Other good sources of (free!) higher education include some of the older publications on handweaving.net, such as books by Watson or the ICS staff. Your local guild may have a collection of Weavers magazines, Bonnie Inouye's book on design, and other more modern sources. Interlibrary loan is another way of getting a free look at books before buying. Online, the WeaveTech yahoogroup is a great way to learn, find resources, and connect with other more advanced weavers.
A different route is to try one of the master weaving certification programs. There are many good sources, including the Potomac Weavers, Ontario Handweavers and Spinners, Weavers Guild of Boston, HGA, etc. There may be a local college which offers a similar program.
Happy learning :-)
Teaching is a great way to learn and organize what you know! I've taught and mentored all levels, but really enjoy the intermediate to higher ones most. My classes cover drafting, structures, and design, with my personal preferences in laces and formal study of symmetry. Lately I've been teaching a multi-year class for intermediate/master level weavers which has been intense but very rewarding. I'm cutting back this year, to think and weave, and will restart the long class again the next year.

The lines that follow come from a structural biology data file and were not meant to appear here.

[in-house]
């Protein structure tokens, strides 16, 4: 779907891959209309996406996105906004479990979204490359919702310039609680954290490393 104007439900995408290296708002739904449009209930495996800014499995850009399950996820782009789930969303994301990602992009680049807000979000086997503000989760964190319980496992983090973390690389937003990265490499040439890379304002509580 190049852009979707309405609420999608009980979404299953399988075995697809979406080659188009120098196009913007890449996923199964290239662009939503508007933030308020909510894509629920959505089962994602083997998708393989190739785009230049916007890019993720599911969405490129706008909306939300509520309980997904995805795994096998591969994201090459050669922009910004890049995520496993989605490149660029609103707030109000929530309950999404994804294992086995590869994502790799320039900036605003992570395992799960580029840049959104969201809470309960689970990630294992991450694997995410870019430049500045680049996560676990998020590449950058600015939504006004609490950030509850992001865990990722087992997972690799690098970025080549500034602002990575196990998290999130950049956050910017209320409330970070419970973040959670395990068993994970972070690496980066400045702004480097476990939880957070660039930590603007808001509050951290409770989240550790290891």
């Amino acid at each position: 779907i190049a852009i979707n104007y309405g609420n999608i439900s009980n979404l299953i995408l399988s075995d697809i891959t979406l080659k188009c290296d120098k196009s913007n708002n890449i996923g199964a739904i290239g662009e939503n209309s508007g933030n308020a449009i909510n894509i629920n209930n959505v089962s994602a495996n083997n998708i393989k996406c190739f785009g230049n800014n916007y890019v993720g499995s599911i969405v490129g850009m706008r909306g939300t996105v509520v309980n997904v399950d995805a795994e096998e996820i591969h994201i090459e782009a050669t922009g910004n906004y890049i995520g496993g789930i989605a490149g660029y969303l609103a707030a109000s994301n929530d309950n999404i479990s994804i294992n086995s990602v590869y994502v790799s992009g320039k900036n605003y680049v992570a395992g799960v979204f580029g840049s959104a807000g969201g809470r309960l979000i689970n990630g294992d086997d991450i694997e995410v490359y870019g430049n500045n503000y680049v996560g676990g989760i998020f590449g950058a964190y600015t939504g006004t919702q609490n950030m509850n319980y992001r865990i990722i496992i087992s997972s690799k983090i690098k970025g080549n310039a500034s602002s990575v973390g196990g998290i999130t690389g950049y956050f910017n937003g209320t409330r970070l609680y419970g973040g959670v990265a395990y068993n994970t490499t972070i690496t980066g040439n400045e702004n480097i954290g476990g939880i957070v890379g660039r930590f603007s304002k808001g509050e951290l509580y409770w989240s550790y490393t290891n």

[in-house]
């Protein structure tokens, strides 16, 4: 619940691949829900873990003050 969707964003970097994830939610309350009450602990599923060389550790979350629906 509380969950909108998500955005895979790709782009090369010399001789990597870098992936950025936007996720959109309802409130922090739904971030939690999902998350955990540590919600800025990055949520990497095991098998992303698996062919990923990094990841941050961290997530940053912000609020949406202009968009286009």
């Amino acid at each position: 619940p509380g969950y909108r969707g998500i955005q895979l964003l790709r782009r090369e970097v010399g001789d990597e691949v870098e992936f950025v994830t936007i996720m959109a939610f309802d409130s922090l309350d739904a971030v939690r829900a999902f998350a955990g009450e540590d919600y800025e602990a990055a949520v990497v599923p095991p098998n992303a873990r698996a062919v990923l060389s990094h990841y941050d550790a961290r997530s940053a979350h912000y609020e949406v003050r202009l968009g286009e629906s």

One of the delights of teaching a multi-year class is that you can build, rather than starting fresh with every lecture. The group develops a common base of knowledge rather than the usual holey range of beginner to advanced that you get in guild or conference lectures no matter how you write the descriptions.
Like Susan, I am always looking to learn more, currently playing with using my 32S Weavebird like a mini-jacquard and investigating free-form laces combined with twills.
Laurie Autio, in Massachusetts
Teaching in Illinois
I love the idea of a multi-year class! What a great way for everyone to learn.